According to William Black, the last fed regulator who closed S&L during the S&L crisis of the 1980’s, finding the rating agencies guilty is not so hard. The key witnesses against the rating firms will be the analysts that work for it. One of the criterias to determine fraud or incompentence is comparing the firms actions against common practice of the industry. Example, Bank A pays rating agency to assign a rating for a mortgage portfolio. Analyst will ask for the data (includes applicants application/docs for each mortgage note in the portfoilio). Base on all the data given, the analyst can calculate the risk of the portfolio. Analyst can verify the info on the applicants application to double check the veracity of the loan data. Problem is many banks accepted/encouraged liar loans, where applicants made up income, asset info and the banks doctured the credit scores. Fearing the analysts working for the rating agencies will detect these aberate data, banks have refused to provide it to the analysts assigned to rate their products. Instead the bankers call the analysts supervisors to complain they were getting unsatisfactory service from the analysts and if the situation is not rectified the bank will take their future business to other rating agencies!!! Since the rating agencies are paid huge fees to analyze/rate bank products, they cave to the bankers’ pressure and instruct their analysts to find a way to satisfy the banker client. IAW assign a AAA rating or be fired. Many analysts fearing their reputation being damaged by the forced illegal acts have maintained copies of MFR just in case their AAA ratings become an issue again. I think the gov may have a case if many analysts testify of being pressured by management to assign a AAA rating despite the fact that the banks did not provide the data requested. The sad part is the rating agency CEO is the ones trapped between their analysts testifying against them and the banks denying they coerced the rating agencies into lying. Bottom line the CEO and exec are the ones going to jail and fined, not the analyst who were protesting the illegal act and the banker who created the mess.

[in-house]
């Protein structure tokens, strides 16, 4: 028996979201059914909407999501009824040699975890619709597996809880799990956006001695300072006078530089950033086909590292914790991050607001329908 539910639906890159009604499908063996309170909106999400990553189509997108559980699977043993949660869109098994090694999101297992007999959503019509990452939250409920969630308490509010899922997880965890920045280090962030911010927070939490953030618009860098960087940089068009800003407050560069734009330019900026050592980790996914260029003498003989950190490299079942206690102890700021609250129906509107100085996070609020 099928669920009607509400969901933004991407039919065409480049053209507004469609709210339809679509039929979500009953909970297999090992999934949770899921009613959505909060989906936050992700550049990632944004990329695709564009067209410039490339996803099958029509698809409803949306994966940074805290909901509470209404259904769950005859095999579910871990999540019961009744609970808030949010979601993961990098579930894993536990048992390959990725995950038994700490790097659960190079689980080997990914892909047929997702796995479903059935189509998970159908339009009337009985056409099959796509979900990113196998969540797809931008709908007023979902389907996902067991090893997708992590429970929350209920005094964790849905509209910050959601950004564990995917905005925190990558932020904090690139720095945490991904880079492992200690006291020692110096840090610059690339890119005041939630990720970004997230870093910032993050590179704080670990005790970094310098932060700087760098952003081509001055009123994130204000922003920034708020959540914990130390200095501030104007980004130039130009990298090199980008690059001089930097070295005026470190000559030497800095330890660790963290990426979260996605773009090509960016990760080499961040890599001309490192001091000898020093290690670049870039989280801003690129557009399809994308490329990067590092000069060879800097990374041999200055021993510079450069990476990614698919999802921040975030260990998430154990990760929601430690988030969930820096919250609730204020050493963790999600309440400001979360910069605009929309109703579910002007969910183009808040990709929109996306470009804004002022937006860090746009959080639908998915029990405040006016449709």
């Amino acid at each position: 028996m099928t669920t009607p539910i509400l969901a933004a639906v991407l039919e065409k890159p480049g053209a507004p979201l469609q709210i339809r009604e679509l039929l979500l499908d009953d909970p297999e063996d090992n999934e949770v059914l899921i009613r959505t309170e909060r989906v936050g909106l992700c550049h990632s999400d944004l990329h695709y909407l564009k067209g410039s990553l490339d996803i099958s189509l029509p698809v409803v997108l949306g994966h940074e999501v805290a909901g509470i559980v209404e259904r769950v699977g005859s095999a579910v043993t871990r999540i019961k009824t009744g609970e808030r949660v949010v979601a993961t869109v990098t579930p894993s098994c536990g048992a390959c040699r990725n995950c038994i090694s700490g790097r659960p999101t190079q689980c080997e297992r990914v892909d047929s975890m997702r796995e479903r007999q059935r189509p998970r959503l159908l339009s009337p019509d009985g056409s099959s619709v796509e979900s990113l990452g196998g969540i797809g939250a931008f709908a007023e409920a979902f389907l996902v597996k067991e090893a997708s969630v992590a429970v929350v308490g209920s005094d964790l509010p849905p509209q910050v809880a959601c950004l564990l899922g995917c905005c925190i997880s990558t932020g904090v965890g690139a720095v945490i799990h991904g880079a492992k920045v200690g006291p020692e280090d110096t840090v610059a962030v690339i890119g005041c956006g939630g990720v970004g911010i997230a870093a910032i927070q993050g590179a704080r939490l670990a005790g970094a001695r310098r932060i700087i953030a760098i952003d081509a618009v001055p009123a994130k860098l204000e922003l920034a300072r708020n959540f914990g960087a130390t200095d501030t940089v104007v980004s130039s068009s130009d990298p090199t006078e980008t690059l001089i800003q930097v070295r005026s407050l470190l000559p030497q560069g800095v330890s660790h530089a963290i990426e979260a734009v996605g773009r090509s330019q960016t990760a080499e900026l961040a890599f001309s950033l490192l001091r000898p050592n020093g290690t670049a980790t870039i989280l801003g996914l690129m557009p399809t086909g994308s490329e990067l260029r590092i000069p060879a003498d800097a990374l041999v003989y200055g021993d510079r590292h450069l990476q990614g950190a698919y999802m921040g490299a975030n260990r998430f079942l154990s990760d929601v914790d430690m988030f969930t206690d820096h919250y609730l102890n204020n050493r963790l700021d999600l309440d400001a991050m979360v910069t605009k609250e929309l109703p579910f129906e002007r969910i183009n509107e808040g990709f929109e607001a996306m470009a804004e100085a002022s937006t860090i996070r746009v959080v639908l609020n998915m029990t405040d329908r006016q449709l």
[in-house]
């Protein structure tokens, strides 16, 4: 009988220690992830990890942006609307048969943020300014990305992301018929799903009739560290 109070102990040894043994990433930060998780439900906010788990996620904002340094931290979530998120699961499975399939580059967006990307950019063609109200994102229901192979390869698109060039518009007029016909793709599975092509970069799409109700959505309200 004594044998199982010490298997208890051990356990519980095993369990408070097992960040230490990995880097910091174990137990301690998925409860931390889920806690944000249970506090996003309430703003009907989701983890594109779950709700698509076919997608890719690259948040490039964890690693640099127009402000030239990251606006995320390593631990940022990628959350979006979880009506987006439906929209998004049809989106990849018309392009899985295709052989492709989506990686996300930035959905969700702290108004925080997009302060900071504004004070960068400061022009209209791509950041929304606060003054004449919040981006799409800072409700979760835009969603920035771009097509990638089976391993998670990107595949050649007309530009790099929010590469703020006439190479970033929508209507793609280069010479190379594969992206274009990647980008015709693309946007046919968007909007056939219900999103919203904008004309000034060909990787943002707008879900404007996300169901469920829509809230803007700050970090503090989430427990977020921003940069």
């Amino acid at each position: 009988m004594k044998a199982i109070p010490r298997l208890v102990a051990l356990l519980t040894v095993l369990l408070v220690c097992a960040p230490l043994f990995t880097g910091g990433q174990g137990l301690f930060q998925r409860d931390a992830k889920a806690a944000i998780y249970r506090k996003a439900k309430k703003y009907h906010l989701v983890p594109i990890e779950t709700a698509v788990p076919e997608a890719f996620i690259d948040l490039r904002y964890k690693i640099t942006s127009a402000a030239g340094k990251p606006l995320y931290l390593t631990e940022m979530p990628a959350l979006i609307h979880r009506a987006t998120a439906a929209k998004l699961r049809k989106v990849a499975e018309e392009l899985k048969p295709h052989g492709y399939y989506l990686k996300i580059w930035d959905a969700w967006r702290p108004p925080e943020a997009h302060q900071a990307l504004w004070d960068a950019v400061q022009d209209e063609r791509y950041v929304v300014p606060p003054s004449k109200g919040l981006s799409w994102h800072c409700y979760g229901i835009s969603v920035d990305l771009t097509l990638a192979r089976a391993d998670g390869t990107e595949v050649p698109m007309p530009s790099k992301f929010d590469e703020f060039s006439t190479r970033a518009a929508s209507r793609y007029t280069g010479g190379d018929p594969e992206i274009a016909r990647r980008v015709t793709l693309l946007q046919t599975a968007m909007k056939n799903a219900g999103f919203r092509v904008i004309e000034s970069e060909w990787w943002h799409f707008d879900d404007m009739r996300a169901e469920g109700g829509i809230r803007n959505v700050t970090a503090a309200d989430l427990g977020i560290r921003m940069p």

Does the government pay the rating agencies to rate their bonds and other securities?
If not, wouldn’t it be like me suing a television sports handicapper who was shilling a line that I played and ultimately lost. In this scenario I’m not paying this guy, I’m just taking his “advice” that he has made public.